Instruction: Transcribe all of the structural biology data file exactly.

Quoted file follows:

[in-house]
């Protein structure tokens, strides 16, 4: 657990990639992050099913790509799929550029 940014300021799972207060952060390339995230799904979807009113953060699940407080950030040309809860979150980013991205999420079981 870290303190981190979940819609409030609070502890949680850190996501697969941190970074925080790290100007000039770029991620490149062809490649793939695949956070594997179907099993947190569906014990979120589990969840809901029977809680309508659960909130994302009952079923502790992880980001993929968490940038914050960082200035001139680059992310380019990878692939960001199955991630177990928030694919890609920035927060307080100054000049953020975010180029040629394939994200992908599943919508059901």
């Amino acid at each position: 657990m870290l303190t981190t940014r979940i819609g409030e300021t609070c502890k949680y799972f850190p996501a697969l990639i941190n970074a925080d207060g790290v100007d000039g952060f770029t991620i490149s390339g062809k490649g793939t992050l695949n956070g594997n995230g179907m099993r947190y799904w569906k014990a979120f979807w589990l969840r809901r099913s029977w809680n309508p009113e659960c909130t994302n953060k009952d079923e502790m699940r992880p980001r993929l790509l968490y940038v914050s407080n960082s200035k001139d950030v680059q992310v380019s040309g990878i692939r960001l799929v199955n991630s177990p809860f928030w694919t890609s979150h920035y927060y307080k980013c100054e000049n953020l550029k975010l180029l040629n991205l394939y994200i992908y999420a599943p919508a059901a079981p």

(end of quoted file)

[in-house]
């Protein structure tokens, strides 16, 4: 657990990639992050099913790509799929550029 940014300021799972207060952060390339995230799904979807009113953060699940407080950030040309809860979150980013991205999420079981 870290303190981190979940819609409030609070502890949680850190996501697969941190970074925080790290100007000039770029991620490149062809490649793939695949956070594997179907099993947190569906014990979120589990969840809901029977809680309508659960909130994302009952079923502790992880980001993929968490940038914050960082200035001139680059992310380019990878692939960001199955991630177990928030694919890609920035927060307080100054000049953020975010180029040629394939994200992908599943919508059901």
């Amino acid at each position: 657990m870290l303190t981190t940014r979940i819609g409030e300021t609070c502890k949680y799972f850190p996501a697969l990639i941190n970074a925080d207060g790290v100007d000039g952060f770029t991620i490149s390339g062809k490649g793939t992050l695949n956070g594997n995230g179907m099993r947190y799904w569906k014990a979120f979807w589990l969840r809901r099913s029977w809680n309508p009113e659960c909130t994302n953060k009952d079923e502790m699940r992880p980001r993929l790509l968490y940038v914050s407080n960082s200035k001139d950030v680059q992310v380019s040309g990878i692939r960001l799929v199955n991630s177990p809860f928030w694919t890609s979150h920035y927060y307080k980013c100054e000049n953020l550029k975010l180029l040629n991205l394939y994200i992908y999420a599943p919508a059901a079981p």